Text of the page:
The government of the British Virgin Islands requires that all private and public medical clinics, hospitals and other sentinel sites, complete and immediately report to the Ministry of Health detailed investigation forms of suspected cases of Measles/Rubella, HIV, TB and Polio. Today, this is a manual process, with paper forms, that is inaccurate, often not completed, and does not correctly reflect outbreaks of cases of Measles/Rubella, HIV, TB and Polio in the citizens of the BVI.
This project will replace a manual process, with paper forms, that does not correctly reflect outbreaks of cases of Measles/Rubella, HIV, TB and Polio in the BVI.
In the summer of 2018, the Ministry of Health, with support from local and international nonprofit organizations, conducted a survey evaluating the capacity of BVI's Communicable Disease Surveillance Systems, and outlined a few approaches to address the need for implementation of capacity-supporting technology and community-engagement toolkits to facilitate technical, emergency, funding, volunteer, resource, technical, and deployment support. The report found six major areas of shortfall that contribute to significant inefficiencies and shortcomings of the current system and included a strong recommendation that the Ministry of Health implement an appropriate (efficient, effective, and value-for-money) health information system that:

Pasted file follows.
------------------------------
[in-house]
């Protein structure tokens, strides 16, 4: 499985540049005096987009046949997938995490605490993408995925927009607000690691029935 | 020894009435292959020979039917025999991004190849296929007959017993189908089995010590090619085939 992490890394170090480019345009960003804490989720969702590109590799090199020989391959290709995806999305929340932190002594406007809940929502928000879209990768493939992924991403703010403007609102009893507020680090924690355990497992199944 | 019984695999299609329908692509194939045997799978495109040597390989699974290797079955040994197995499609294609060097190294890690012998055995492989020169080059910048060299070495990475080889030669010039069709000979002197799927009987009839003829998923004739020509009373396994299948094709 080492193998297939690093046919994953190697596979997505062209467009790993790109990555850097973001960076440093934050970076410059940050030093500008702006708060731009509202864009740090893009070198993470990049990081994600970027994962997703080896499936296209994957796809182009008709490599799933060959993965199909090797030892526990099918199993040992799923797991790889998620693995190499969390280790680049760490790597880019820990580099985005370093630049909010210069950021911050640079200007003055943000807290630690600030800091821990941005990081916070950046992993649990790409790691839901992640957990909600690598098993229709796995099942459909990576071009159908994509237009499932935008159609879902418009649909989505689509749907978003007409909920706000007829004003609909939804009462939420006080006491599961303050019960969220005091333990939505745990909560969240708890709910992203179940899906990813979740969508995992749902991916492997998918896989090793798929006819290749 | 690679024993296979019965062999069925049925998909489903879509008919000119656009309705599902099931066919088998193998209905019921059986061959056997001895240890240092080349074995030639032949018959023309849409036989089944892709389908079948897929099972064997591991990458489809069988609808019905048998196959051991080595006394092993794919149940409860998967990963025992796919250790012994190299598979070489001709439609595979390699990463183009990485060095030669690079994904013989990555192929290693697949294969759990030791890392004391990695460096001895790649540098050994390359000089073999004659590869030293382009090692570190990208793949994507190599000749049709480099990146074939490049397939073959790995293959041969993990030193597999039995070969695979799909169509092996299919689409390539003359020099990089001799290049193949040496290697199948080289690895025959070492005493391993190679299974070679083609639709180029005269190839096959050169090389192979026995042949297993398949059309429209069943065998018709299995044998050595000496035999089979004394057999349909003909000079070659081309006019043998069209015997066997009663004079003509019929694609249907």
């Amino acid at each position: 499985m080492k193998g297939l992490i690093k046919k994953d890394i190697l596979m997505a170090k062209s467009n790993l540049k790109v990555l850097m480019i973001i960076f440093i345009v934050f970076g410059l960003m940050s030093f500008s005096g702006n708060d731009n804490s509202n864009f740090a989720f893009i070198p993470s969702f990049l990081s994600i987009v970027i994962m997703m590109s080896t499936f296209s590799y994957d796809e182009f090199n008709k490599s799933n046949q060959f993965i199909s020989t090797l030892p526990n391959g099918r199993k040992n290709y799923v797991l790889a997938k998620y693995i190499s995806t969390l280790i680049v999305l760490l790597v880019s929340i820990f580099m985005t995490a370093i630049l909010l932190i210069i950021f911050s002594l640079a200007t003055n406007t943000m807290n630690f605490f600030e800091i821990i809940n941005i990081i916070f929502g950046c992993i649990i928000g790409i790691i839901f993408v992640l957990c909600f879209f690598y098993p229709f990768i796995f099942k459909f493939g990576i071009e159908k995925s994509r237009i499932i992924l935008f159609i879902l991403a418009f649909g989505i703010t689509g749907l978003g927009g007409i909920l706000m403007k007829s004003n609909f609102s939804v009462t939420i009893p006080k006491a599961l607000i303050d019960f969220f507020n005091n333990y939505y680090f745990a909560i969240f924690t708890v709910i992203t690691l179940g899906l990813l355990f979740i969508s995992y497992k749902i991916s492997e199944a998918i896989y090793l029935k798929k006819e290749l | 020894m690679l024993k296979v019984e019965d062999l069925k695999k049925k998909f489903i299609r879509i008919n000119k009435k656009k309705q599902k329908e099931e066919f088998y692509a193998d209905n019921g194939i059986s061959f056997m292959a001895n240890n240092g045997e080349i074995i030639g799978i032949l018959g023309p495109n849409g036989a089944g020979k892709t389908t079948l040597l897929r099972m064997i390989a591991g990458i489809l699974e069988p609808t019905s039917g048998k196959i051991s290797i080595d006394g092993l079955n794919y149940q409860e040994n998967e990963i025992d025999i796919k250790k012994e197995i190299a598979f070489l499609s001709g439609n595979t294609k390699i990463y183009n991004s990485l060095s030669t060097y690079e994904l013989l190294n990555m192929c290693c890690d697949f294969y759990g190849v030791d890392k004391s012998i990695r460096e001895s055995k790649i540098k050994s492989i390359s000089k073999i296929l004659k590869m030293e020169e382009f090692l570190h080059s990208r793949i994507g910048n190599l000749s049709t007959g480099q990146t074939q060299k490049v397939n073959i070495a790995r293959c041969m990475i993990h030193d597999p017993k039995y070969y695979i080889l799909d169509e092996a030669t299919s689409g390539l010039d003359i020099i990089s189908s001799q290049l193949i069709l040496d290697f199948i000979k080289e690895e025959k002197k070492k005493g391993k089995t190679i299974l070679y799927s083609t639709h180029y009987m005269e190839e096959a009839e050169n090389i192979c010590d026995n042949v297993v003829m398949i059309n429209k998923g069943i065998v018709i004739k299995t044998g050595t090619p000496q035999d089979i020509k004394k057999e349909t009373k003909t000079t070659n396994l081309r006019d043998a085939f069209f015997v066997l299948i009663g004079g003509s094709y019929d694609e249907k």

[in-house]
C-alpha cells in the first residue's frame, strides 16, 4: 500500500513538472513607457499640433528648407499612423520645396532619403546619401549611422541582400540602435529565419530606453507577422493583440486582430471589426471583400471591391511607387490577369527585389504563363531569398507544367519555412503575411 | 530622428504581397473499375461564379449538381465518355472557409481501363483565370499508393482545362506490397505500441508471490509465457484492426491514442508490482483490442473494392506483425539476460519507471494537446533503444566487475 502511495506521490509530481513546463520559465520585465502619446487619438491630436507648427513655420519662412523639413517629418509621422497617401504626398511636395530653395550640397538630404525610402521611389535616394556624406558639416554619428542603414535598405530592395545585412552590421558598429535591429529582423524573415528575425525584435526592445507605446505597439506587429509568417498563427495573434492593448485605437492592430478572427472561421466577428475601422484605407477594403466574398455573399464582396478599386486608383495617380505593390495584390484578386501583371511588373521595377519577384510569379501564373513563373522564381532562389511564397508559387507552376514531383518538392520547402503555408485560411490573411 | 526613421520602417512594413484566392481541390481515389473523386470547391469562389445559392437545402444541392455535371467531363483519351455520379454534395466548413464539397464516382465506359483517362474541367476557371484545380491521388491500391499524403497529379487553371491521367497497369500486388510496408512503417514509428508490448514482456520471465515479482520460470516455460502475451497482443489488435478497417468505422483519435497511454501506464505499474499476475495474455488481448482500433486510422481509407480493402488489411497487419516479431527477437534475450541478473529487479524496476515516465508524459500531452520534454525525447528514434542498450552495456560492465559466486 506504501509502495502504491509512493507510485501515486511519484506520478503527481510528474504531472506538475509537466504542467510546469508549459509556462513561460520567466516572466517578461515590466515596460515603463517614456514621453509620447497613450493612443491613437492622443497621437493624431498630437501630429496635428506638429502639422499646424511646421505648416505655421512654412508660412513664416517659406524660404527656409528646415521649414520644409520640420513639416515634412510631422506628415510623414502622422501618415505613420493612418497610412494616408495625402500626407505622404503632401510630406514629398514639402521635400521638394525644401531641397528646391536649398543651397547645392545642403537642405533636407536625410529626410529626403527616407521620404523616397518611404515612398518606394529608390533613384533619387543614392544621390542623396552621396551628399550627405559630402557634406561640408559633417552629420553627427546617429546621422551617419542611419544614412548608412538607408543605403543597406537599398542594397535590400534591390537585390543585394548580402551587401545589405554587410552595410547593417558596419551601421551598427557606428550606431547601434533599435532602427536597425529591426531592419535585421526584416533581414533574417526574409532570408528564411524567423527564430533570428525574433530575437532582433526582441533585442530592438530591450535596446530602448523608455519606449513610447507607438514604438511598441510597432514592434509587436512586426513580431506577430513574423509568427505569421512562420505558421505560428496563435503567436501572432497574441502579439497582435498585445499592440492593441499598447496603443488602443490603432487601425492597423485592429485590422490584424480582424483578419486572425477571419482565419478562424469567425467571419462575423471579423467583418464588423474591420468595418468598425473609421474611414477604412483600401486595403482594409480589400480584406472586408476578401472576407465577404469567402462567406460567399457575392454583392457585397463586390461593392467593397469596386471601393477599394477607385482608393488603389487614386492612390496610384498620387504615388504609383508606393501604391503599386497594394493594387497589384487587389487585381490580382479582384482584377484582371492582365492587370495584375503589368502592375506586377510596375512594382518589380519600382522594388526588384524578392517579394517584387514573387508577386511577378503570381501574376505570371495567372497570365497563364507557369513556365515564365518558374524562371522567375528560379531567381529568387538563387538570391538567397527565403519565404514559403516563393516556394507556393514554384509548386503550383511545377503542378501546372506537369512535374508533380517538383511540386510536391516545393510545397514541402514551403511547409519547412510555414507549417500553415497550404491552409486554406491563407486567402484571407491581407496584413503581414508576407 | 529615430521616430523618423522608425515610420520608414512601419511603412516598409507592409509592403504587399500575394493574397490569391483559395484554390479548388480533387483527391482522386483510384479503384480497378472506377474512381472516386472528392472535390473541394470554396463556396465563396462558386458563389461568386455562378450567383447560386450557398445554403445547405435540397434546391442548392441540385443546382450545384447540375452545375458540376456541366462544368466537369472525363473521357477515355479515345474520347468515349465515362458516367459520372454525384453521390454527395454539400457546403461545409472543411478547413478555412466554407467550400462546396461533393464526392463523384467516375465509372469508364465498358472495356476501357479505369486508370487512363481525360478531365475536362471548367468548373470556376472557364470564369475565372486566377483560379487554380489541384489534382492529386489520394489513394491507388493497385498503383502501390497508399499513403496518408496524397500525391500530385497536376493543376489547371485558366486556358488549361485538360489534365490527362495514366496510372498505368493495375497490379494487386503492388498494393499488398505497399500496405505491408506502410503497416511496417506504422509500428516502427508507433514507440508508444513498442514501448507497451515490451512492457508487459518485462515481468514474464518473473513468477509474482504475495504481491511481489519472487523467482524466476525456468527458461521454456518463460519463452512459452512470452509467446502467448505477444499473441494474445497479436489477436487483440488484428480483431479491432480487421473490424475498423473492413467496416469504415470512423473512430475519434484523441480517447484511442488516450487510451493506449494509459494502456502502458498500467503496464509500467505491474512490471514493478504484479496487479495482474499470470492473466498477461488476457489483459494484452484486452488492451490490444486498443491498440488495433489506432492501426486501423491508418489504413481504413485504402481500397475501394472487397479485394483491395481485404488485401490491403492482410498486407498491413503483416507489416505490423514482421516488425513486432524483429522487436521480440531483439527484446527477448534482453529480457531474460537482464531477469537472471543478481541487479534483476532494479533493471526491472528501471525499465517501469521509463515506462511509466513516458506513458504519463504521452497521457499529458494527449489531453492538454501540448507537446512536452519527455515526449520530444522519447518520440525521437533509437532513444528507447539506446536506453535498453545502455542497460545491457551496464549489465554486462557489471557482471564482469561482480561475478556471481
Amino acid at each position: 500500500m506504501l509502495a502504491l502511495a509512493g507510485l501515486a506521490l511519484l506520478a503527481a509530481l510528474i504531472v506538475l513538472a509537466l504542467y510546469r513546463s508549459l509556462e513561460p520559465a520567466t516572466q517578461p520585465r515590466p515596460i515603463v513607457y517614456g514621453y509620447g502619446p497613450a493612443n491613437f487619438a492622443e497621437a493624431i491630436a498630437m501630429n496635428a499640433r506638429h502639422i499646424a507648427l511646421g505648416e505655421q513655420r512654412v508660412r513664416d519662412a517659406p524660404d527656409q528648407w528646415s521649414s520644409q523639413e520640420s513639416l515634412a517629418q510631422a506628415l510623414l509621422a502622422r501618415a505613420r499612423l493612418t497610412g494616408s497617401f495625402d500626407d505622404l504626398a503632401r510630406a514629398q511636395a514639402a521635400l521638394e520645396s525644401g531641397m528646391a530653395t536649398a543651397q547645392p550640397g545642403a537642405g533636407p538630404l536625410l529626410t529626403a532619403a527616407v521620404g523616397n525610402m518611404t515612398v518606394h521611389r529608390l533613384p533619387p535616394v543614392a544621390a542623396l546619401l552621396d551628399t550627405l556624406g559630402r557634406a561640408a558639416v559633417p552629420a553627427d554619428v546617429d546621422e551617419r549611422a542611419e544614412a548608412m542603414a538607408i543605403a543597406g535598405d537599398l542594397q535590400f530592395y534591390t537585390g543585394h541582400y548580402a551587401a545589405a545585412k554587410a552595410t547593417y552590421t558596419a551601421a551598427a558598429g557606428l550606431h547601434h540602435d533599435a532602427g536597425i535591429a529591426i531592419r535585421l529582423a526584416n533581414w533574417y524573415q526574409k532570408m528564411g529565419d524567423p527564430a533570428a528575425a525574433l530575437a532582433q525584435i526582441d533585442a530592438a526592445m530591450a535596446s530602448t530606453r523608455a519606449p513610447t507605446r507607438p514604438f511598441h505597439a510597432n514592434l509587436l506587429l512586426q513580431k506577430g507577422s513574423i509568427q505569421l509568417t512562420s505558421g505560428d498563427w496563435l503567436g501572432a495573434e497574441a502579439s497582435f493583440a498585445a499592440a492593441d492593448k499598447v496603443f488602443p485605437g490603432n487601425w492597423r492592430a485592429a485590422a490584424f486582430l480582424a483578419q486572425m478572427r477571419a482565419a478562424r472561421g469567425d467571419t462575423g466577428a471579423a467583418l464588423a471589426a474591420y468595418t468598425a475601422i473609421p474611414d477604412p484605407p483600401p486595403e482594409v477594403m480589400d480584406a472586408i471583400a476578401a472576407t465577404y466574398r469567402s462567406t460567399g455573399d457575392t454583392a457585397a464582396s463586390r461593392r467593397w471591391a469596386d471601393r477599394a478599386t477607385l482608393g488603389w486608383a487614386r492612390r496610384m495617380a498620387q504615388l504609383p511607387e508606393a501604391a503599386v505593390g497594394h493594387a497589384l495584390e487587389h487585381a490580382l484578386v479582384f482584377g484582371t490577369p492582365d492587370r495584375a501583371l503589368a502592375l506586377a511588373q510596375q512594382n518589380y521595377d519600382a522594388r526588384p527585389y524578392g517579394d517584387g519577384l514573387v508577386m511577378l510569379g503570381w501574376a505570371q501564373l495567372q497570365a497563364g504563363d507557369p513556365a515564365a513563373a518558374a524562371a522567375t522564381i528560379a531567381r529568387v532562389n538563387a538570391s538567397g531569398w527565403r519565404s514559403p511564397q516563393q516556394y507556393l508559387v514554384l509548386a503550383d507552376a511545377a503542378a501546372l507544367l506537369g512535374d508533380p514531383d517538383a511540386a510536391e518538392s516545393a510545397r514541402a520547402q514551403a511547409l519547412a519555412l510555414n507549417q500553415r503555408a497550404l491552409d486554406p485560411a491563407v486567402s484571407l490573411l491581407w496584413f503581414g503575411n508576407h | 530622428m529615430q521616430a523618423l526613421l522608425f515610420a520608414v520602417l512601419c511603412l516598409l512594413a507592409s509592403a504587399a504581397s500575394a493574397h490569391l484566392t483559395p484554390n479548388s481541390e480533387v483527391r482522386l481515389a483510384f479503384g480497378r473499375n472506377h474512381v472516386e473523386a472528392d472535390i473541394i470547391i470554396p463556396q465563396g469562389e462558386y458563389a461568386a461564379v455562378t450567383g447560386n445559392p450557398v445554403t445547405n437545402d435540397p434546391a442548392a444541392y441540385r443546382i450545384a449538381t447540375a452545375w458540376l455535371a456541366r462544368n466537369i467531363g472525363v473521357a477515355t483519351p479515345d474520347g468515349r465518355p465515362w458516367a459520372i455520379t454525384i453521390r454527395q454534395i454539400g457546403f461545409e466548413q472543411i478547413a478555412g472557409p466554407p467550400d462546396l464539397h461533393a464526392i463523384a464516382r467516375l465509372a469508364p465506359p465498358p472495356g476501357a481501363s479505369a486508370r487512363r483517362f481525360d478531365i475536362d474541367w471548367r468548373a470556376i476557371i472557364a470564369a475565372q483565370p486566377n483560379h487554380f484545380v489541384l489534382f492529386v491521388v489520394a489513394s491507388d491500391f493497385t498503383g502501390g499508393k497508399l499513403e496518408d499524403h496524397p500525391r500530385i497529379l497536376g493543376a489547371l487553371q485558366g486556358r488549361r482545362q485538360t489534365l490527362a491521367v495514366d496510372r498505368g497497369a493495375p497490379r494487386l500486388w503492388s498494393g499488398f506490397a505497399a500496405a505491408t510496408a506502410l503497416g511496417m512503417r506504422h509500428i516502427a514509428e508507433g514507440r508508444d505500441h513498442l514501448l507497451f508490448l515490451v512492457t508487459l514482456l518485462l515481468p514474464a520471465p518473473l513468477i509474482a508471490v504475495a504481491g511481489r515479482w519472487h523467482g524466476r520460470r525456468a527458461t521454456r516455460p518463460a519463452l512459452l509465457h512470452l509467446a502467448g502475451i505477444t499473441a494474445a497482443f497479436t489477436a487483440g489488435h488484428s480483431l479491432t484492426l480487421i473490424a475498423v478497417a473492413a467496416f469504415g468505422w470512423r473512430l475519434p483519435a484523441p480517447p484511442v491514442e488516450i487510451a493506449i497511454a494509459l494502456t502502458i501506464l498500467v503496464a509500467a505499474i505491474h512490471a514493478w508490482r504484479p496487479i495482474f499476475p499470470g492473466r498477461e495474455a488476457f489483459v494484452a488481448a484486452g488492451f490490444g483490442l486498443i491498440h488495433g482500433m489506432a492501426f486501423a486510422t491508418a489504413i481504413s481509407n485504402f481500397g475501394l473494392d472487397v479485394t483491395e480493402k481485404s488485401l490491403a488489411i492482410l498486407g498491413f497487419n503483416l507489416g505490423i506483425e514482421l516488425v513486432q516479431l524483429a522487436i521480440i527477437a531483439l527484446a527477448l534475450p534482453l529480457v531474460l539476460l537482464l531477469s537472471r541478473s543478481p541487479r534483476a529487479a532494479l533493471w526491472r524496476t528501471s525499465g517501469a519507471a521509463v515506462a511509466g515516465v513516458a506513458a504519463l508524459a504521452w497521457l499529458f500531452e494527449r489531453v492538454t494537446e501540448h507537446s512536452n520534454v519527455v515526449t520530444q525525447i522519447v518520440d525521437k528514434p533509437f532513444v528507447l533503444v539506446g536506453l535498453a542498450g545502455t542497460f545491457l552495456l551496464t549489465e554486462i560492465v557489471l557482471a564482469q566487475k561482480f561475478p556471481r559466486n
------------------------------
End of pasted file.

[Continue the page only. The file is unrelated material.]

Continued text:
- Replaces the current paper-based process;
- Provides accurate and complete health reporting;
- Enables the tracking (and reporting) of communicable diseases in the BVI;
- Enables accurate regional reporting.
This project (one of the winners of the call for proposals for the implementation of IS4H projects promoted by the Pan American Health Organization) focuses on addressing each of these points, placing an emphasis on efficiency, accuracy, and visibility of data collection processes. This specific project focuses on automating the capture and reporting of the number of specific communicable disease patients visiting private and public clinics and hospitals in the BVI.
When implemented, the project will increase the completion of detailed investigation forms for suspected cases of Measles/Rubella, HIV, TB and Polio; Enforce the immediate reporting by private and public clinics and the hospital in the BVI for suspected cases of Measles/Rubella, HIV, TB and Polio; and provide greater visibility and actionable data to the Ministry of Health, CARPHA and other organizations into the current and periodic status of outbreaks of Measles/Rubella, HIV, TB and Polio in the BVI.